If you're a parent preparing for your child's future, consider the cost of four-year degrees. If you're a soon-to-be-college student, it may help to determine what kind of student loan to get. MoneyGeek presents data on how much four-year programs cost and how figures have changed in the last two decades.

The overall trend of the average cost of college for a four-year degree has been increasing. This is regardless of the type of institution, public or private. From an average of $19,422 in 2000, college costs have increased by 49.5%, reaching $29,033 in 2021. That's an average increase of 2.36% per year.

The graph shows that the increase in average cost varied between 5-year intervals:

  • 2000 to 2005: 18.82%
  • 2005 to 2010: 13.85%
  • 2010 to 2015: 9.85%
  • 2015 to 2020: 2.00%

That means that although costs continued to increase, they didn't go up as rapidly as they did in earlier years. From 2020 to 2021, the average cost of college for a four-year degree decreased by $403 or 1.37%.

Average cost of 4-year college degree

Average Cost of College Tuition and Fees

Now that we've covered the overall costs of college overall, it's time to look at its contributors.

The first thing that often enters an individual’s mind when planning for college is tuition. It's the most significant college expense and why most people in the U.S. are still paying off their student debt.

The graph below shows the average tuition and fees across all institutions. It includes costs for private and public colleges for two-year and four-year programs.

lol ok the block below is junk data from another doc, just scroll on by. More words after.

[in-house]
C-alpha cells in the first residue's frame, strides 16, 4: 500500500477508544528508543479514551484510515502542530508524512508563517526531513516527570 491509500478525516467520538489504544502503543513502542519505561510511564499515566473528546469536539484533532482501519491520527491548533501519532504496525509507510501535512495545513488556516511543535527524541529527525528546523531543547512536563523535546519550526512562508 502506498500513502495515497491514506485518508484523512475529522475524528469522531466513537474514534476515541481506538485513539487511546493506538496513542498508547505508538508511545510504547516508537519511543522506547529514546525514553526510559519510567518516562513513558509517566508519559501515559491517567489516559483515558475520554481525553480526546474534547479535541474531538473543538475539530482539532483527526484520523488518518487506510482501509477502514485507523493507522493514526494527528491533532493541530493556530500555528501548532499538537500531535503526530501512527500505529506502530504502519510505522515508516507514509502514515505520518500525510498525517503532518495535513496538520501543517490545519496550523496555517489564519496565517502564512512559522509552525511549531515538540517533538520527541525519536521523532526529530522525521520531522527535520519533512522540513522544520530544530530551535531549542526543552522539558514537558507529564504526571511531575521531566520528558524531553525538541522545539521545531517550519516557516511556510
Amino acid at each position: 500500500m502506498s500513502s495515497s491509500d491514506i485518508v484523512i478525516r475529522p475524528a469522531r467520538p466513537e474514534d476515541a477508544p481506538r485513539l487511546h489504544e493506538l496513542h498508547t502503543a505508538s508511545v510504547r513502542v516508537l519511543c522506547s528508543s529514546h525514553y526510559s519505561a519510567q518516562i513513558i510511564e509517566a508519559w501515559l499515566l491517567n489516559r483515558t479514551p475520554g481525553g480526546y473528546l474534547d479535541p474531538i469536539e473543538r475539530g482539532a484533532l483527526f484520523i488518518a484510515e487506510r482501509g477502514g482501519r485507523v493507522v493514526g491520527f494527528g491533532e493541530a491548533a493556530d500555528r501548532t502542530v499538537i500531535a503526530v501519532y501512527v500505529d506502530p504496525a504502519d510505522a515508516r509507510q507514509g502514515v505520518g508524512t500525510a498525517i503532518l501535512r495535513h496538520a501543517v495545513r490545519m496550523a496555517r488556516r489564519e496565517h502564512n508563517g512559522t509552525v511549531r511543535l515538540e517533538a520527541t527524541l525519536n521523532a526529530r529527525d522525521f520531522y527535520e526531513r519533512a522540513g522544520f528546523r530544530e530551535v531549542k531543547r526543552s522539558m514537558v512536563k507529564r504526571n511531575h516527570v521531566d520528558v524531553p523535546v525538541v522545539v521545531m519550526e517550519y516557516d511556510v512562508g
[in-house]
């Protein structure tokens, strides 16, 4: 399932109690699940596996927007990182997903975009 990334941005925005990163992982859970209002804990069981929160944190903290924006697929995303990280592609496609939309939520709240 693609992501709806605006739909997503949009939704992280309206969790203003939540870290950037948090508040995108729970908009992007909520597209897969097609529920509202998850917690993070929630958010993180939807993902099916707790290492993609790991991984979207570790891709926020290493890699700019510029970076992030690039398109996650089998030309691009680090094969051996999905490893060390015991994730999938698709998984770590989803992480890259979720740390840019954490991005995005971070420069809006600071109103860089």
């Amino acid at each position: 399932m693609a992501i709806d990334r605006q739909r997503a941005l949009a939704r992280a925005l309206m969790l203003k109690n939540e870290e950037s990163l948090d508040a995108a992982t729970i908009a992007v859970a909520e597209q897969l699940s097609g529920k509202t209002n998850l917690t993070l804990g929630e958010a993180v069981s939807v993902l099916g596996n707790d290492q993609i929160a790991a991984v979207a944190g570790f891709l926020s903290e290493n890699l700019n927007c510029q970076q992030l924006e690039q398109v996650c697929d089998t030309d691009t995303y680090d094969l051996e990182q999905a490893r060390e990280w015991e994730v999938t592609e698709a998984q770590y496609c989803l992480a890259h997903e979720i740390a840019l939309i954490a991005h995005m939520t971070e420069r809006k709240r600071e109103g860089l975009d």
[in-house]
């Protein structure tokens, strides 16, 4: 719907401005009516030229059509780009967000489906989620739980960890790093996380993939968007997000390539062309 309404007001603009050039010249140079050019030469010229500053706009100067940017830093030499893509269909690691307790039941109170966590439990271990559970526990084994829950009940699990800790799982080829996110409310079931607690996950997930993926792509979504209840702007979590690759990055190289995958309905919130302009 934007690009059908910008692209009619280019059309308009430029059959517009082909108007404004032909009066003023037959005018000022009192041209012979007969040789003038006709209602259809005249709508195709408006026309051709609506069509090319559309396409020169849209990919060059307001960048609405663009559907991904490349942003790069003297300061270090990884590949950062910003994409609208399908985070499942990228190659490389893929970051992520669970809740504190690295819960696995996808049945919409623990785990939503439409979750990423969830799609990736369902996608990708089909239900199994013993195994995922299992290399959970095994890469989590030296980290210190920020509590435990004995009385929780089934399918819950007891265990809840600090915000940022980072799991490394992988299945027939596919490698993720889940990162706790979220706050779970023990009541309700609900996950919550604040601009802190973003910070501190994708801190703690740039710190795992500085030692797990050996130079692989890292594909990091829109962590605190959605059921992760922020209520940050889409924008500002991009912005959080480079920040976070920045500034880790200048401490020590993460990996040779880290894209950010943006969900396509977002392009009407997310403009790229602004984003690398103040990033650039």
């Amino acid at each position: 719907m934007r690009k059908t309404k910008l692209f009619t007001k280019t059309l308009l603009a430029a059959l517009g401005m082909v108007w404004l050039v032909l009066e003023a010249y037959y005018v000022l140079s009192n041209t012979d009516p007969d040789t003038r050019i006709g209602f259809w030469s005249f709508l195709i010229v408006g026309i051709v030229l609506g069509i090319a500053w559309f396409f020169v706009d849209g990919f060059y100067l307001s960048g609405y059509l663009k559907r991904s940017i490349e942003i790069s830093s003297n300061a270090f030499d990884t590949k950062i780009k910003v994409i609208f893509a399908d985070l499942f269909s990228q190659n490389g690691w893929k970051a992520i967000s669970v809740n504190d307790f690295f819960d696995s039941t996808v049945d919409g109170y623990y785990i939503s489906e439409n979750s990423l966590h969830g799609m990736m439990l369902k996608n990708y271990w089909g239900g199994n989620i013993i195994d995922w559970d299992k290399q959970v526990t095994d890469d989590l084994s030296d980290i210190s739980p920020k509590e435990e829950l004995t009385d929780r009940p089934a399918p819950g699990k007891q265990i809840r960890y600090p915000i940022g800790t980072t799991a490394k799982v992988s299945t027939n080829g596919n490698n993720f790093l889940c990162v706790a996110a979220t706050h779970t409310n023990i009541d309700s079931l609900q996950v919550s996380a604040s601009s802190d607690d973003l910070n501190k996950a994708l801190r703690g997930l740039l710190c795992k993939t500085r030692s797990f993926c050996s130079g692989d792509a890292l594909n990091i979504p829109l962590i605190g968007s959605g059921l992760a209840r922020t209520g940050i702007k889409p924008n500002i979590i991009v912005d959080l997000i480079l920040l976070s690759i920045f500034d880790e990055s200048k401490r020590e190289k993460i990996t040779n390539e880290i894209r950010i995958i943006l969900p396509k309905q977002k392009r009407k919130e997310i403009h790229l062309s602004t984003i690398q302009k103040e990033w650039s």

How much you spend on tuition and fees has come a long way since 2000. From an average of $8,082 annually, it climbed 69% to $13,677 by 2021. That's an average yearly increase of 3.3%, although the change may vary between school years. Looking at 5-year intervals, the most significant jump in average costs was from 2010 to 2015 at 14.9%. The other years have smaller increases, the lowest being 4.4% from 2015 to 2020.

Remember that these figures cover tuition and fees. Although people usually lump them together in one category, they are not the same. The former refers to the amount colleges charge for teaching, which may vary depending on your major. Schools calculate your tuition based on the units comprising your academic year. Fees refer to additional costs colleges charge, depending on the institution. Some examples would be communication, health clinic and gym fees. Colleges typically use these to fund student support services, such as transportation within school grounds, athletic facilities and the student government.

As colleges upgrade their facilities, provide more services to their students and invest more in their programs, tuition and fees tend to increase, raising the overall cost of college.

Average College Tuition and Fees

Average Cost of Room and Board

While tuition and fees remain the most significant contributor to college costs, housing comes in second. Whether you decide to live on campus or rent an apartment nearby, both come with a price. You'll have to factor in room and board expenses, typically lodging and food, unless you live close enough to your campus to go home daily.